How may an employer defend against an unfair labor practice charge?

Author: Jed L. Marcus, Bressler, Amery & Ross, P.C.

Once an unfair labor practice charge is filed by the union with a particular National Labor Relations Board (NLRB) regional office, an NLRB agent will be assigned to investigate the case. During the investigative stage, the NLRB agent will ask the employer for its version of the facts. During this phase, the employer should retain labor counsel who is thoroughly trained in investigating these cases. Relevant documents should be examined and witnesses interviewed. It is important to remember that before interviewing an employee who is a member of the bargaining unit, he or she should be instructed that: (1) his or her participation in the interview is voluntary; (2) he or she has the right to either participate or to refuse to participate in the interview; and (3) there will be no retaliation if he or she refuses to participate in the interview.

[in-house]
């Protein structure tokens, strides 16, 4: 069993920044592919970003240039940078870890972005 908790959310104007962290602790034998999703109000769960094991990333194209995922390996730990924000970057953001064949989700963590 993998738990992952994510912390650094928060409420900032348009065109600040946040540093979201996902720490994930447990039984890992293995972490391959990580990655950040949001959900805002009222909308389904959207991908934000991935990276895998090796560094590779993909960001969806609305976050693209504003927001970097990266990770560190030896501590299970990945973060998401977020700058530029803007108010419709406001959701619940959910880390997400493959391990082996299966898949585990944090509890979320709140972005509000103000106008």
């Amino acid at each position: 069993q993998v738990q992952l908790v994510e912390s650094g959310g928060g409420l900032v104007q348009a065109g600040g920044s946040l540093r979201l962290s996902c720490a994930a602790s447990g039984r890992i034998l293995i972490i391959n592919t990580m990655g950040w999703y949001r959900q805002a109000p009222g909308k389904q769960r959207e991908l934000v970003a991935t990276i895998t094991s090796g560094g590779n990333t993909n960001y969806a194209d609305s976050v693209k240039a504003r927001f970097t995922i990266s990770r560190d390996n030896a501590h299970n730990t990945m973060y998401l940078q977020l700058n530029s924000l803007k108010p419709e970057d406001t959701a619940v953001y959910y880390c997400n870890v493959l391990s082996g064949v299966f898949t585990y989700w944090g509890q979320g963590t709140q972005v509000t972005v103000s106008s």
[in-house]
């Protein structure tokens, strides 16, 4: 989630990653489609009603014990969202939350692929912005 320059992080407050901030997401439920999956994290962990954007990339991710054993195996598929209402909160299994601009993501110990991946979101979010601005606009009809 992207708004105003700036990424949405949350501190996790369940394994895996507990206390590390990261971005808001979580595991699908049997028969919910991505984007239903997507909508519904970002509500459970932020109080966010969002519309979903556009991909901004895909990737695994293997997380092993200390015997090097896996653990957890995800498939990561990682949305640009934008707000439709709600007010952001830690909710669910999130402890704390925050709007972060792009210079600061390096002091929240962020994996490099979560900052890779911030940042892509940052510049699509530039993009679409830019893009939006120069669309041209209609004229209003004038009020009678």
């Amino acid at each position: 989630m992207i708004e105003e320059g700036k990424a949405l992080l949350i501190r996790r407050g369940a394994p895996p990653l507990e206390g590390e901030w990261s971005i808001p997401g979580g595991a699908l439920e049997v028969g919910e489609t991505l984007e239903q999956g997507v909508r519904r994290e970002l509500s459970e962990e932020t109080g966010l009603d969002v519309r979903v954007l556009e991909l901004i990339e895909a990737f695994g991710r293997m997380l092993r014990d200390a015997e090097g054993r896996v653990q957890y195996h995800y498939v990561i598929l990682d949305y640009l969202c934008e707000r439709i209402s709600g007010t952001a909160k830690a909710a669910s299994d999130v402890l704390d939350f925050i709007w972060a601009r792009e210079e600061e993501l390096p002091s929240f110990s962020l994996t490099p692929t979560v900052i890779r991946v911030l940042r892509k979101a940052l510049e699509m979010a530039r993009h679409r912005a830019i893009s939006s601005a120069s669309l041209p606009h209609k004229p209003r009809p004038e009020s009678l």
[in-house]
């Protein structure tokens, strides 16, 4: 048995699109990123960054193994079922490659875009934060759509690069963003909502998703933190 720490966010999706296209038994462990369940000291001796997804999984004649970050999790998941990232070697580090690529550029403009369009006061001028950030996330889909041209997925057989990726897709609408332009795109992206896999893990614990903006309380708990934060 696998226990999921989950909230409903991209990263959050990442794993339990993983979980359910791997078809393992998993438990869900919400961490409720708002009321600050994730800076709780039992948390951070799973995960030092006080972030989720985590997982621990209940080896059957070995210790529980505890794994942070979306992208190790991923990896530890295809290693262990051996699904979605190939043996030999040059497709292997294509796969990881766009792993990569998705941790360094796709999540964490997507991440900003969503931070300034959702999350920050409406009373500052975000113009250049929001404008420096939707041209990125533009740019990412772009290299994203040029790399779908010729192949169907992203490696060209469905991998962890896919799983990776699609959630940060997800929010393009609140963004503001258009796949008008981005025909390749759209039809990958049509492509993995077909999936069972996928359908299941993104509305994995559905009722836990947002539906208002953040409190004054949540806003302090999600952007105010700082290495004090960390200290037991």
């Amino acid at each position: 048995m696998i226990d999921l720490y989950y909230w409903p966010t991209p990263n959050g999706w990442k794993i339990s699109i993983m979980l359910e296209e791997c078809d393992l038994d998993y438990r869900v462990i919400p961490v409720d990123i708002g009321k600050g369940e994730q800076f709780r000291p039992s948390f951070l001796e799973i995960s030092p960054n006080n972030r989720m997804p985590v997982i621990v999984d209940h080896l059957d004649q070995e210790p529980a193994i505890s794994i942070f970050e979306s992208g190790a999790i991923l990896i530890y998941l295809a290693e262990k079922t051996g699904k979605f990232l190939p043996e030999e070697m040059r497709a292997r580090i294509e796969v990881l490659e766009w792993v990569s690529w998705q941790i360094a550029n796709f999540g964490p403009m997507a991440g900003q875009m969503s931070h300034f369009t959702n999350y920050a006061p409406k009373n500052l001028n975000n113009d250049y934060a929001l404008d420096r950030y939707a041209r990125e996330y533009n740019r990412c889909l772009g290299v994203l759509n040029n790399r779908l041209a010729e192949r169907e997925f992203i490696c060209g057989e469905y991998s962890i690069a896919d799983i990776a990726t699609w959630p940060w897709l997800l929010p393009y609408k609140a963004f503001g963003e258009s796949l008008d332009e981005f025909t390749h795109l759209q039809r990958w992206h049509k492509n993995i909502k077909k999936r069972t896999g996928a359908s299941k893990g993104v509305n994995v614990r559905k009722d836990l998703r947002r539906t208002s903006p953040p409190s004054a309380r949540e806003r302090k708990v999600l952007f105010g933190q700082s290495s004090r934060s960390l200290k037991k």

Once the investigation ends, the employer will generally submit a position statement in which it responds to the union's or employee's allegations and sets forth the employer's version of the facts and understanding of the law. Sometimes, the NLRB agent wants more questions answered or may even want to interview employer representatives. An employer representative has a right to have counsel present during those interviews, and it is advisable that counsel be present. If, after the investigation, the NLRB Regional Director believes that the employer violated the law, he or she will file a complaint. The employer may defend itself in a fact hearing before an administrative law judge who has the power to rule for or against the employer. Whoever loses the case may appeal to the NLRB in Washington, D.C. If the employer loses there, it has the right to appeal to the Circuit Court of Appeals and, ultimately to the Supreme Court.